In a message dated 6/6/00 3:39:31 PM Pacific Daylight Time,
> The source words for 'Lake' look like this:
> > afrikaans: Meer
> > danish: Soe
> > dutch: Meer
> > english: Lake
> > frisian: Mar
> > german: der See
> > icelandic: Sto"ðuvatn
> > norwegian: Innsjoe
> > swedish: Sjo"
> > yiddish: ozere
> And I'm not sure *how* to proceed with these.
"Lake" is from the Latin "lacus", via Old French. Germanic had both "mari"
and "saiwiz". The first is Indo-European and can be seen in words like
marsh, mere (archaic for lake), mermaid/merman, meerschaum (a type of smoking
pipe made of a clay that translates as 'sea foam'), and in Latin based words
like maritime, marine. The dictionaries say the second root "saiwiz" is of
unknown origin, but it is also seen in the Dutch "zee" (eg, Zuider Zee). The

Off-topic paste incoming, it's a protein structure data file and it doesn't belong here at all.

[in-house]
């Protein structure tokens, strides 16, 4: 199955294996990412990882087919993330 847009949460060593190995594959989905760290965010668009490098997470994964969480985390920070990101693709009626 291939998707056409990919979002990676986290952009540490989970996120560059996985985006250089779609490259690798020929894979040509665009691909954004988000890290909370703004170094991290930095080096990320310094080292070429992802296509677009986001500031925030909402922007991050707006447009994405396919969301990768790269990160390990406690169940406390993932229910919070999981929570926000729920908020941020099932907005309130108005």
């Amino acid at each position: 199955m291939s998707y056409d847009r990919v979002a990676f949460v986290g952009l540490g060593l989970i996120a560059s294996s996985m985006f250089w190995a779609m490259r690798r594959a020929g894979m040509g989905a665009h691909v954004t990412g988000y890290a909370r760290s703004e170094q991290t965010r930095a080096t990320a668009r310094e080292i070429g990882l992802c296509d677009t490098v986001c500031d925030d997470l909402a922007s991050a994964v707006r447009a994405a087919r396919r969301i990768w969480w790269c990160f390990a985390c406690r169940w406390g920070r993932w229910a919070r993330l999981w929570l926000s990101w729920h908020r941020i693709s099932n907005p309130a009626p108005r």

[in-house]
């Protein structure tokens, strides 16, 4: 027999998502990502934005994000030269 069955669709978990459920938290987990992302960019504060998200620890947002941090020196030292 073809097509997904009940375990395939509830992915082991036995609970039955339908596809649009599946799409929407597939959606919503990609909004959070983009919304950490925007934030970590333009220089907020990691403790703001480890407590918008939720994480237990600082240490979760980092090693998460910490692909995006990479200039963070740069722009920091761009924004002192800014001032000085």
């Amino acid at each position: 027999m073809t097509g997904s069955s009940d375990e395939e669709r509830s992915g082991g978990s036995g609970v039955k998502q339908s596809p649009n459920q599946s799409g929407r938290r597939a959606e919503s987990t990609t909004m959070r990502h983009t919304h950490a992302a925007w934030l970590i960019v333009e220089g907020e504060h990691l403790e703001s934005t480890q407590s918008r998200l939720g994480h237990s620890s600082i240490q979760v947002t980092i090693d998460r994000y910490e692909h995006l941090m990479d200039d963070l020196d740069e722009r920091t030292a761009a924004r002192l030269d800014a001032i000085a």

Scandinavian terms you listed all seem to derive from this. Maybe both terms
are useful. Since the Germanic root for "sail" (which is what sailors do on
the sea) is also of unknown origin, I'd bet they're related, and it would be
nice to have a set of Folksprak terms that make use of that relationship.
Take a look at the words for sail and sailing in our root languages, and you
may come up with either Seil or Segel for the noun, and segelen or seilen for
the verb. Then the word for a large body of water might be Sei. A nice
Folkspraak sentence might be "Der Seiler seile en der Sei". Of course, we
could also have "Der Meriner seile en der Mer.
As for the vowels mentioned in the last couple postings, wasn't there a
pretty good resolution a few months back? I know both Kapitano and Jonathon
were aboard the list at the time, but one of the other guys came up with it.
Let's look it up in the archives, and compare that with the current solution.